|Publication number||US6018525 A|
|Application number||US 08/613,953|
|Publication date||Jan 25, 2000|
|Filing date||Mar 11, 1996|
|Priority date||Mar 11, 1996|
|Publication number||08613953, 613953, US 6018525 A, US 6018525A, US-A-6018525, US6018525 A, US6018525A|
|Original Assignee||Sprint Communications Company, L.P.|
|Export Citation||BiBTeX, EndNote, RefMan|
|Patent Citations (13), Non-Patent Citations (4), Referenced by (24), Classifications (12), Legal Events (4)|
|External Links: USPTO, USPTO Assignment, Espacenet|
The invention relates to telecommunications, and in particular, the invention relates to the transport of voice band signals with channel-associated signaling (CAS) through an Asynchronous Transfer Mode (ATM) system.
The well known DS-1 signal is a Time Division Multiplex (TDM) signal. The TDM signal can be structured into a 12 frame Superframe (SF) structure or a 24 frame Extended Superframe (ESF) structure. Both SF and ESF are well known in the art. FIG. 1 shows the composition of an ESF formatted TDM signal. The frame is comprised of 24 bytes from 24 separate voice channels and one overhead bit (not shown) for a total of 193 bits. The channels are byte-interleaved, meaning that a byte from channel one is followed by a byte from channel two, then a byte from channel three, and so on through channel 24. An ESF formatted TDM signal is comprised of 24 consecutive frames.
Channel-associated signaling is well known in the art. It is also known as robbed bit signaling. This is because the least significant bits of each channel in a given frame are "robbed" from the user and are used to carry signaling information. In an SF formatted TDM signal, bits are robbed in from each channel in frames 6 and 12. In an ESF formatted TDM signal, bits are robbed in frames 6, 12, 18, and 24. The signaling bits from the 6th frame are known as A bits and the signaling bits from the 12th frame are known as B bits. The signaling bits in the 18th and 24th frames may be called C and D bits, but they are typically a repetition of the A and B bits.
Asynchronous Transfer Mode (ATM) systems are also well known. ATM is a packet based system that uses fixed-length 53 byte (octet) cells. Each cell has a 5 octet header and a 48 octet payload. The functionality that converts signals to and from the ATM format is known as an ATM Adaption Layer (AAL). Standard AALs have been developed. The AAL used to transfer constant bit rates, such as uncompressed voice, is known as AAL 1. FIG. 2 depicts a cell created by AAL 1. The cell has a 5 octet ATM header and a one octet Segmentation and Reassembly Protocol Data Unit (SAR PDU) header in the first octet of the cell payload. This means that the cell now contains a five octet header, a one octet SAR PDU header, and 47 octets of SAR PDU payload. The SAR PDU header consists of a Convergence Sublayer Indication (CSI) bit, a Sequence Count Field (SCF) of 3 bits, a Cyclic Redundancy Check (CRC) field of 3 bits, and an Even Parity bit.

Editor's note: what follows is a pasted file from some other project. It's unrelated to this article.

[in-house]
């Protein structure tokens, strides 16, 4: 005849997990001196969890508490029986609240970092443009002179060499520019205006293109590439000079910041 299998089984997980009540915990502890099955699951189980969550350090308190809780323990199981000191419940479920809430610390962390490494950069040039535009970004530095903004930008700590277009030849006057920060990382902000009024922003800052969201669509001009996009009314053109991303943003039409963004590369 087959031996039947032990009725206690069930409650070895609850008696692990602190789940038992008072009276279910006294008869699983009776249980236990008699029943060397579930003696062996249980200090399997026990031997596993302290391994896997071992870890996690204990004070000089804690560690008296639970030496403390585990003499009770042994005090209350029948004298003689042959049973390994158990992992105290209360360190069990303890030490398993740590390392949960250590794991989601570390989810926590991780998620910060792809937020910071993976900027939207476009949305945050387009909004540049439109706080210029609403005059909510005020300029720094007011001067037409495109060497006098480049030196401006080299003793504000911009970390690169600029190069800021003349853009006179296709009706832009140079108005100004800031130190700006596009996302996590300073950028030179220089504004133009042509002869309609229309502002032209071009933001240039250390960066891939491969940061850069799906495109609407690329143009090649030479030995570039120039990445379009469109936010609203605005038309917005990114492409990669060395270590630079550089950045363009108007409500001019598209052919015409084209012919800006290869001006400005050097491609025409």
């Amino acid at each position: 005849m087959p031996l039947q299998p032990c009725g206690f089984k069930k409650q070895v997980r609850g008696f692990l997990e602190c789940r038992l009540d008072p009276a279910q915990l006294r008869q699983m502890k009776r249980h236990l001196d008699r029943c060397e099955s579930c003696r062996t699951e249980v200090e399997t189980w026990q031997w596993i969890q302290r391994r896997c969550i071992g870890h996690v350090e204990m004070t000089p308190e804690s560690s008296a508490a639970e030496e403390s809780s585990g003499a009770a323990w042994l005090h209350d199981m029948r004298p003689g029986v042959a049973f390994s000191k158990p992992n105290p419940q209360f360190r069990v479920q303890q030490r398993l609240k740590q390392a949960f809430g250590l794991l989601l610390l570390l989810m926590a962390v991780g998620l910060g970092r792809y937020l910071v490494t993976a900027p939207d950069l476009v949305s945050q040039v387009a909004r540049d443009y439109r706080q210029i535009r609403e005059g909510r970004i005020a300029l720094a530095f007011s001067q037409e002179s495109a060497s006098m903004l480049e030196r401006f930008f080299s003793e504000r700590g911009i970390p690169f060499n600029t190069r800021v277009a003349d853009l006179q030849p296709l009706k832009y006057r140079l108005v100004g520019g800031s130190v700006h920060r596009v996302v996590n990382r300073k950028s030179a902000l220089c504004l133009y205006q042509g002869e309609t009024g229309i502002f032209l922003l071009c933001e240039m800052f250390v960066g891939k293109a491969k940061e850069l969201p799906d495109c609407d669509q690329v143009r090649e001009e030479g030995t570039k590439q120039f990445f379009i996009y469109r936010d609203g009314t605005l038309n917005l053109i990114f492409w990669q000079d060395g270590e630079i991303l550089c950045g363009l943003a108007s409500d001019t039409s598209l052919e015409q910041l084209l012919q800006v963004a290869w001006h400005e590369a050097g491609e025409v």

As depicted on FIG. 2, the prior art uses three bits for a sequence number. Three bits allow for an eight count (0-7). The CSI bit is sometimes used to hold clock synchronization information, but it may go unused. The remaining four bits in the SAR PDU header are used as an error check on the sequence number. Typically, the sequence number is used to detect lost or misplaced cells at the receiving end of the system
At present, a technique has been proposed to transport voice band channel-associated signaling through an ATM system. This proposed solution separates the A and B bits from the rest of the user information and transports these signaling bits in a special signaling octet. The signaling octet is placed after the 24 octets and comprises a 25th octet in the ATM payload.
This solution is lacking. Three disadvantages are:
1. Increased bandwidth requirement.
A 25th octet is added to carry the signaling information for every 24 octets of data. This means an additional 4% of bandwidth is required.
2. Performance degradation
Signaling bits are separated from the payload for transmission and are reinserted at the receiver. The reinsertion point is often in a different frame than the original frame the bits were taken from. This means that valid bits are replaced with the reinserted signaling bits. In effect, two bits have now been "robbed" to carry one signaling bit. This degrades performance.
3. Equipment complexity.